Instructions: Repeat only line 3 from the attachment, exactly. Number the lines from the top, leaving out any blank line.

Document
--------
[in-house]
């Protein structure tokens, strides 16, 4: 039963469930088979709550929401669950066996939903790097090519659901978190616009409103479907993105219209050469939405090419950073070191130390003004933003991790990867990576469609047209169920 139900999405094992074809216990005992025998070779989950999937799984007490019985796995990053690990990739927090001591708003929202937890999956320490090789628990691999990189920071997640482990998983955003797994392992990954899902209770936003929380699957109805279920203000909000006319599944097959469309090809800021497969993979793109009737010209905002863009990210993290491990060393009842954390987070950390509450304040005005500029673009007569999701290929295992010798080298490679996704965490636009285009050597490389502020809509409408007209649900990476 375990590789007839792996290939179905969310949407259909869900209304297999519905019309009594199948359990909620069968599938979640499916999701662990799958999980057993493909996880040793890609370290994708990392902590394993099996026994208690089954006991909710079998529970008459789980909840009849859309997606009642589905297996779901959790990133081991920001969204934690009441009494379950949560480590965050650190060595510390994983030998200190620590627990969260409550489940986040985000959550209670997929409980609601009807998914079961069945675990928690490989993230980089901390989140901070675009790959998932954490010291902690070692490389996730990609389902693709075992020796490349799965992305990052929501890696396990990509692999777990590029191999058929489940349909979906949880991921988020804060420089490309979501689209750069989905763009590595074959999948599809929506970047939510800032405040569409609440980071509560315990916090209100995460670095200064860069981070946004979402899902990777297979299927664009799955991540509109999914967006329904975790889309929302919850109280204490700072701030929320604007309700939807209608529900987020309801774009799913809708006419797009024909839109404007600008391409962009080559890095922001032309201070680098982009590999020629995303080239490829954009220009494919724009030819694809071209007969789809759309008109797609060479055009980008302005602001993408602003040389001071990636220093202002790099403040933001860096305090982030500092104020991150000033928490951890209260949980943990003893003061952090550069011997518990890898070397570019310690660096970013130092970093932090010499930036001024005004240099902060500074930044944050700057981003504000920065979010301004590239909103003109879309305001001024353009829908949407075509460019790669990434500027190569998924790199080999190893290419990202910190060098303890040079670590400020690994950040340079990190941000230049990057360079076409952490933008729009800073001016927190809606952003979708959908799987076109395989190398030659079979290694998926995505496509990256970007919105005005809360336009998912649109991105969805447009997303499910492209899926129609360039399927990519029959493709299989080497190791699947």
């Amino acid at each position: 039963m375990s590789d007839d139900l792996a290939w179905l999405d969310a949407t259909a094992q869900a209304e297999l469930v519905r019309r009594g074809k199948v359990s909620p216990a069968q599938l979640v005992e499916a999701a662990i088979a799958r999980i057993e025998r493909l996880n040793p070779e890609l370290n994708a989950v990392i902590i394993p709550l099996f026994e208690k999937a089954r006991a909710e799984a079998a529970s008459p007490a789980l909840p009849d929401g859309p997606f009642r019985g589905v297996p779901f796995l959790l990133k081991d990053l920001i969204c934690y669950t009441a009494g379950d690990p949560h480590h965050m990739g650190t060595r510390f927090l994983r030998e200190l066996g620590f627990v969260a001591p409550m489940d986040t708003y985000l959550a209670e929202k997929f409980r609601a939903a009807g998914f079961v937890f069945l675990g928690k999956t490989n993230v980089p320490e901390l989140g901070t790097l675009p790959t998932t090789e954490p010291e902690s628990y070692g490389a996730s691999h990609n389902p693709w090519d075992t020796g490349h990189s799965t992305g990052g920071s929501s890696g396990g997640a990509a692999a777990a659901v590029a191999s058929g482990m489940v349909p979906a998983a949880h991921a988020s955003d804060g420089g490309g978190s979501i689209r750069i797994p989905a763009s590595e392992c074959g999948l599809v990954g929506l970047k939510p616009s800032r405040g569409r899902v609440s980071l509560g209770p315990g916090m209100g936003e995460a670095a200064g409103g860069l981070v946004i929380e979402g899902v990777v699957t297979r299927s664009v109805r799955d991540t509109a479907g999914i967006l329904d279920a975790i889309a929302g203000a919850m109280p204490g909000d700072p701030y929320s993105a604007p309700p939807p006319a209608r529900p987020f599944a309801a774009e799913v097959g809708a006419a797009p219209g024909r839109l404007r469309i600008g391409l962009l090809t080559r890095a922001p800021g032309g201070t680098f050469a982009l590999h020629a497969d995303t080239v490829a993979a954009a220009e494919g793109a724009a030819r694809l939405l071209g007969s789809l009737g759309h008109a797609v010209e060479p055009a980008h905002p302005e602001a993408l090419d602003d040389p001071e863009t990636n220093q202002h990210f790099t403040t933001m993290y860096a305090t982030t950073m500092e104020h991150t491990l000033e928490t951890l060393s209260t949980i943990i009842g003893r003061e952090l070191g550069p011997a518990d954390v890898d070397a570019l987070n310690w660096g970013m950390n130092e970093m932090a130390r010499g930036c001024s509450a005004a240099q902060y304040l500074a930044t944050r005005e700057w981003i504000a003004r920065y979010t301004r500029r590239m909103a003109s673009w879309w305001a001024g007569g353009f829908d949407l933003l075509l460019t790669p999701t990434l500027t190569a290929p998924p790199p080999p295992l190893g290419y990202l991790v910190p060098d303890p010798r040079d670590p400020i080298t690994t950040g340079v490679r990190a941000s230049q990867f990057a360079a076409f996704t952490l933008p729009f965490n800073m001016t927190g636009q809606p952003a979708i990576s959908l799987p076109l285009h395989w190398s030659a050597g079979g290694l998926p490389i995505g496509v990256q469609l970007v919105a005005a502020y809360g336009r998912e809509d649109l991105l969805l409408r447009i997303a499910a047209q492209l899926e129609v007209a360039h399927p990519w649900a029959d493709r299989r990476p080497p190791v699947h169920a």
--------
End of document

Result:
């Amino acid at each position: 039963m375990s590789d007839d139900l792996a290939w179905l999405d969310a949407t259909a094992q869900a209304e297999l469930v519905r019309r009594g074809k199948v359990s909620p216990a069968q599938l979640v005992e499916a999701a662990i088979a799958r999980i057993e025998r493909l996880n040793p070779e890609l370290n994708a989950v990392i902590i394993p709550l099996f026994e208690k999937a089954r006991a909710e799984a079998a529970s008459p007490a789980l909840p009849d929401g859309p997606f009642r019985g589905v297996p779901f796995l959790l990133k081991d990053l920001i969204c934690y669950t009441a009494g379950d690990p949560h480590h965050m990739g650190t060595r510390f927090l994983r030998e200190l066996g620590f627990v969260a001591p409550m489940d986040t708003y985000l959550a209670e929202k997929f409980r609601a939903a009807g998914f079961v937890f069945l675990g928690k999956t490989n993230v980089p320490e901390l989140g901070t790097l675009p790959t998932t090789e954490p010291e902690s628990y070692g490389a996730s691999h990609n389902p693709w090519d075992t020796g490349h990189s799965t992305g990052g920071s929501s890696g396990g997640a990509a692999a777990a659901v590029a191999s058929g482990m489940v349909p979906a998983a949880h991921a988020s955003d804060g420089g490309g978190s979501i689209r750069i797994p989905a763009s590595e392992c074959g999948l599809v990954g929506l970047k939510p616009s800032r405040g569409r899902v609440s980071l509560g209770p315990g916090m209100g936003e995460a670095a200064g409103g860069l981070v946004i929380e979402g899902v990777v699957t297979r299927s664009v109805r799955d991540t509109a479907g999914i967006l329904d279920a975790i889309a929302g203000a919850m109280p204490g909000d700072p701030y929320s993105a604007p309700p939807p006319a209608r529900p987020f599944a309801a774009e799913v097959g809708a006419a797009p219209g024909r839109l404007r469309i600008g391409l962009l090809t080559r890095a922001p800021g032309g201070t680098f050469a982009l590999h020629a497969d995303t080239v490829a993979a954009a220009e494919g793109a724009a030819r694809l939405l071209g007969s789809l009737g759309h008109a797609v010209e060479p055009a980008h905002p302005e602001a993408l090419d602003d040389p001071e863009t990636n220093q202002h990210f790099t403040t933001m993290y860096a305090t982030t950073m500092e104020h991150t491990l000033e928490t951890l060393s209260t949980i943990i009842g003893r003061e952090l070191g550069p011997a518990d954390v890898d070397a570019l987070n310690w660096g970013m950390n130092e970093m932090a130390r010499g930036c001024s509450a005004a240099q902060y304040l500074a930044t944050r005005e700057w981003i504000a003004r920065y979010t301004r500029r590239m909103a003109s673009w879309w305001a001024g007569g353009f829908d949407l933003l075509l460019t790669p999701t990434l500027t190569a290929p998924p790199p080999p295992l190893g290419y990202l991790v910190p060098d303890p010798r040079d670590p400020i080298t690994t950040g340079v490679r990190a941000s230049q990867f990057a360079a076409f996704t952490l933008p729009f965490n800073m001016t927190g636009q809606p952003a979708i990576s959908l799987p076109l285009h395989w190398s030659a050597g079979g290694l998926p490389i995505g496509v990256q469609l970007v919105a005005a502020y809360g336009r998912e809509d649109l991105l969805l409408r447009i997303a499910a047209q492209l899926e129609v007209a360039h399927p990519w649900a029959d493709r299989r990476p080497p190791v699947h169920a």